These days determined cyber attackers don’t fire broadsides at organizations they want to infiltrate — they take the time to find out who holds certain sensitive positions and targets them.
If the staff in your enterprise hasn’t got that message yet, there’s news story from the U.S. about a spear phishing attack that nearly tricked a firm’s comptroller CISOs could pass on to all employees so they understand.
The email seemed to come from the CEO about an upcoming acquisition, and asked the comptroller to work closely — in fact, “exclusively” — with a lawyer on the deal. The message was detailed, professional, right down to suggesting the company had already notified the U.S. Securities and Exchange Commission (SEC) on the deal.
There was no hyperlink or attachment for the comptroller to click on, which is usually the way malware is delivered. No, this attack was more crafty: The CEO authorized the comptroller to “proceed with any payments that (the lawyer) may request on my behalf. You need to keep this matter extremely confidential as you are the only one currently aware of the situation.”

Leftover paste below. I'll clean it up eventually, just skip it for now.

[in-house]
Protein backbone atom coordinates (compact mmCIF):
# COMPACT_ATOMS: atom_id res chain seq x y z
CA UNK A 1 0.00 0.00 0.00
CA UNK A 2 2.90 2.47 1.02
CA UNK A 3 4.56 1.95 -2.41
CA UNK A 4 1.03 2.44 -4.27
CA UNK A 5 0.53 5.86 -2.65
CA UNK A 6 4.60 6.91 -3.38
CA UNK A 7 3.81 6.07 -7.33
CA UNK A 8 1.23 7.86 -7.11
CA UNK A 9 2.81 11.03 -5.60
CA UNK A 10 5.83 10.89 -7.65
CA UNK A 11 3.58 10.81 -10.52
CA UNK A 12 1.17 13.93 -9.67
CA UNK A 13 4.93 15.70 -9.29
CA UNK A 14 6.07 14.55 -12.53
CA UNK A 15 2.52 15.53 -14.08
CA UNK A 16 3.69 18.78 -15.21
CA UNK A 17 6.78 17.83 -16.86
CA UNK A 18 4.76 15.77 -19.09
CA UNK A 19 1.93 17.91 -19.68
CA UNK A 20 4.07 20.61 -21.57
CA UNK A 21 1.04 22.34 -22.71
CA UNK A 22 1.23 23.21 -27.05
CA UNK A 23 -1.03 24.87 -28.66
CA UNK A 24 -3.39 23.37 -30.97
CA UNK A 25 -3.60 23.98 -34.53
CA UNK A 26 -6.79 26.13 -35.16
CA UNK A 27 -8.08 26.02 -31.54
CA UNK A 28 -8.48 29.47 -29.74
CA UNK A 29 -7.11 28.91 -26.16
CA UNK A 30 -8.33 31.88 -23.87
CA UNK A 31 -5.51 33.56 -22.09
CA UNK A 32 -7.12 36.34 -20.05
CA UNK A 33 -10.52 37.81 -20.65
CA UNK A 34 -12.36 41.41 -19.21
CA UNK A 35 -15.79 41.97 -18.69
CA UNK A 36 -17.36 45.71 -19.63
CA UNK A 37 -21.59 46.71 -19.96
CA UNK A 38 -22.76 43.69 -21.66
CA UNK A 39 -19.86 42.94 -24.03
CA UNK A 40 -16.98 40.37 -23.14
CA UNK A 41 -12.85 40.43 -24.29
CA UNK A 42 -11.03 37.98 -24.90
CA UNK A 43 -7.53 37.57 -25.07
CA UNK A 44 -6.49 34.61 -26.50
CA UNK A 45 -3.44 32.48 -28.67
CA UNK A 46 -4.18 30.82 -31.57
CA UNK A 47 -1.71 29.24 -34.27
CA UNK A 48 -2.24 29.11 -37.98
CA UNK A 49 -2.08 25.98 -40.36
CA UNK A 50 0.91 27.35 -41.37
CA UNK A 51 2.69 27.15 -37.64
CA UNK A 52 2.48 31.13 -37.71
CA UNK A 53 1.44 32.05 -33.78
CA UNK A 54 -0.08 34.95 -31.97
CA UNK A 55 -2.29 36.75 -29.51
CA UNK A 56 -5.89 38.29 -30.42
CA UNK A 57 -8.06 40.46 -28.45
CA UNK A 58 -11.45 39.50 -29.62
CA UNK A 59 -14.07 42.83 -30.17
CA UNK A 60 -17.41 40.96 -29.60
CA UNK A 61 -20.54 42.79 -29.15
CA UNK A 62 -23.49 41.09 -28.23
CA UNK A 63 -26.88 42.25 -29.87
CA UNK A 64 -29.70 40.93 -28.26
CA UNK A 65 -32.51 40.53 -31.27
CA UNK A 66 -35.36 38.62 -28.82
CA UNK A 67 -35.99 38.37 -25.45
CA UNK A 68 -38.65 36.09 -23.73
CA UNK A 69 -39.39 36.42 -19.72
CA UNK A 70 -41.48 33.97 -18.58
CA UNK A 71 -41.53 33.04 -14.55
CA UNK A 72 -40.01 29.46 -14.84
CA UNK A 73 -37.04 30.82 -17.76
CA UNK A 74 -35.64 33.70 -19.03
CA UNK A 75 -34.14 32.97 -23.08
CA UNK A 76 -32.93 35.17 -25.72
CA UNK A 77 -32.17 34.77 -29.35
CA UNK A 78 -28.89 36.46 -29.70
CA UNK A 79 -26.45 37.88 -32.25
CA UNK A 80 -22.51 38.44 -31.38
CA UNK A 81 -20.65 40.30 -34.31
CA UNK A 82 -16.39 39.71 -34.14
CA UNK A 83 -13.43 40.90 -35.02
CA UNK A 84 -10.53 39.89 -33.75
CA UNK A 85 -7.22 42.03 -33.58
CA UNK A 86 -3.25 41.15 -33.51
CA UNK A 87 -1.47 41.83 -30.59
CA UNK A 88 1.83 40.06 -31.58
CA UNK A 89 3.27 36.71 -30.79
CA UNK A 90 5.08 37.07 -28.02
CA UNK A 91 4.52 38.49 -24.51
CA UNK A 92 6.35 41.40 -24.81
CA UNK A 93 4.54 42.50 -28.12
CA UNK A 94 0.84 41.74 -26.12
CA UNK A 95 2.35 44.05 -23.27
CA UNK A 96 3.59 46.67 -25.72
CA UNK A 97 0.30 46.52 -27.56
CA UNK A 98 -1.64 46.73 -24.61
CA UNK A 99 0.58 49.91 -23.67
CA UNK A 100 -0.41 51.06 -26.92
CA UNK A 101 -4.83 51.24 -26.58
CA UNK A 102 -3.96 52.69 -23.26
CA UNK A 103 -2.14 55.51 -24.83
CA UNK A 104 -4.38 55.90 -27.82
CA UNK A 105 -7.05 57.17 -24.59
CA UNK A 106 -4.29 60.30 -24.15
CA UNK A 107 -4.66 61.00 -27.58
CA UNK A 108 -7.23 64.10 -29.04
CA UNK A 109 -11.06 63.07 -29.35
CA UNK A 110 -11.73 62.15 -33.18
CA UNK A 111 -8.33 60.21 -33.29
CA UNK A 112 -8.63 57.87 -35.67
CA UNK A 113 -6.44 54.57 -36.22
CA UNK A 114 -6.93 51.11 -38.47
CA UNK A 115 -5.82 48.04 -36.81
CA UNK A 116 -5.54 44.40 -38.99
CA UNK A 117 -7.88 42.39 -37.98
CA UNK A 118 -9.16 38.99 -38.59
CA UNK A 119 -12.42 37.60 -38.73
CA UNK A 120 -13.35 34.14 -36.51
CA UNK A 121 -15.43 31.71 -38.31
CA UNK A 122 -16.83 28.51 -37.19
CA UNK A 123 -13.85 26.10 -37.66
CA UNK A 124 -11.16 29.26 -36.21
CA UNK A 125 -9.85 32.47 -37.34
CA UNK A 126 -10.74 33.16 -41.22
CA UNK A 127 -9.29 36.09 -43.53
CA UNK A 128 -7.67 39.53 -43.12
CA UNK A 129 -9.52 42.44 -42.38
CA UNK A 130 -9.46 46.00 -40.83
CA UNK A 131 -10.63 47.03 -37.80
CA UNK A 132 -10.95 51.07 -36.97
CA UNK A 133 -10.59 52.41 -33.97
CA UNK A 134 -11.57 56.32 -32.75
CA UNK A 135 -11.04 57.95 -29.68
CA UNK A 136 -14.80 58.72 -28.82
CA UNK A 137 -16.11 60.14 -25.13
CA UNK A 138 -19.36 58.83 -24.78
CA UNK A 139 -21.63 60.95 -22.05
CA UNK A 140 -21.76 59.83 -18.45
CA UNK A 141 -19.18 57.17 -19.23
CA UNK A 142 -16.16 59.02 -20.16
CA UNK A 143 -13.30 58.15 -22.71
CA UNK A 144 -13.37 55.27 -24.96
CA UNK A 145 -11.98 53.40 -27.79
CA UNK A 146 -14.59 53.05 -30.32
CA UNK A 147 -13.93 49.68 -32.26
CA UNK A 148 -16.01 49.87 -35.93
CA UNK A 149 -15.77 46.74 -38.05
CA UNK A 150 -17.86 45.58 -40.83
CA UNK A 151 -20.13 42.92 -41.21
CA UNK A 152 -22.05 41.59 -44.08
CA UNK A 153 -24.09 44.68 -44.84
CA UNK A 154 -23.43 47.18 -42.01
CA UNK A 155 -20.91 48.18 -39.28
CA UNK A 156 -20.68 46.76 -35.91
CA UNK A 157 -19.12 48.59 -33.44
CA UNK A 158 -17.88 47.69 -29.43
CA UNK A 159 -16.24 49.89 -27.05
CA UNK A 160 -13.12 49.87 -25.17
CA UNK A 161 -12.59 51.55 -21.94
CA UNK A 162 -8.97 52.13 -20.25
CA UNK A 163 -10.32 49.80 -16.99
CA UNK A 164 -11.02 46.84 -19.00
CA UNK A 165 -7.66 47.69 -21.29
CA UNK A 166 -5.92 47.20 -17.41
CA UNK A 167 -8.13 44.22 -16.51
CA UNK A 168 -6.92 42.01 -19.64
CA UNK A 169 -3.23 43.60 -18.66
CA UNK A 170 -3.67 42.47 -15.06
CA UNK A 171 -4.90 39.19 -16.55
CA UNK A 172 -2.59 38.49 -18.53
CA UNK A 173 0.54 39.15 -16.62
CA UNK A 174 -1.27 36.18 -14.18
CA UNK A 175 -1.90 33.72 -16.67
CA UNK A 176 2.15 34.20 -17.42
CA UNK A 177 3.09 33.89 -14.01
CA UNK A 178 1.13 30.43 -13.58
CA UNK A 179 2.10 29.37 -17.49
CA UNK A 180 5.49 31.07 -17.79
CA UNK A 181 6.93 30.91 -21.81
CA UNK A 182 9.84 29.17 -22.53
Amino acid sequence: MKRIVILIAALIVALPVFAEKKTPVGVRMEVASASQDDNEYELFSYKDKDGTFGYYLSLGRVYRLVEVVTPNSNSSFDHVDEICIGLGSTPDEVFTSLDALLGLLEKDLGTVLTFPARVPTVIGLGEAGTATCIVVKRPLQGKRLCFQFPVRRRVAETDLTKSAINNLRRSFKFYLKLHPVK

Had the comptroller fallen for the scheme she likely would have forwarded a sizeable amount of money to who knows where.
Fortunately, the attacker made a mistake: CEO signed the email with his full name, which he doesn’t do. The comptroller was justifiably suspicious and checked.
This tale is just another reminder to all employees — not just those in sensitive finance, IT and legal positions — that email, Twitter, LinkedIn and all other forms of electronic messaging are attack vehicles, not methods of efficient communications . They need to be aware of what they are reading and clicking on. Slow down and be safe.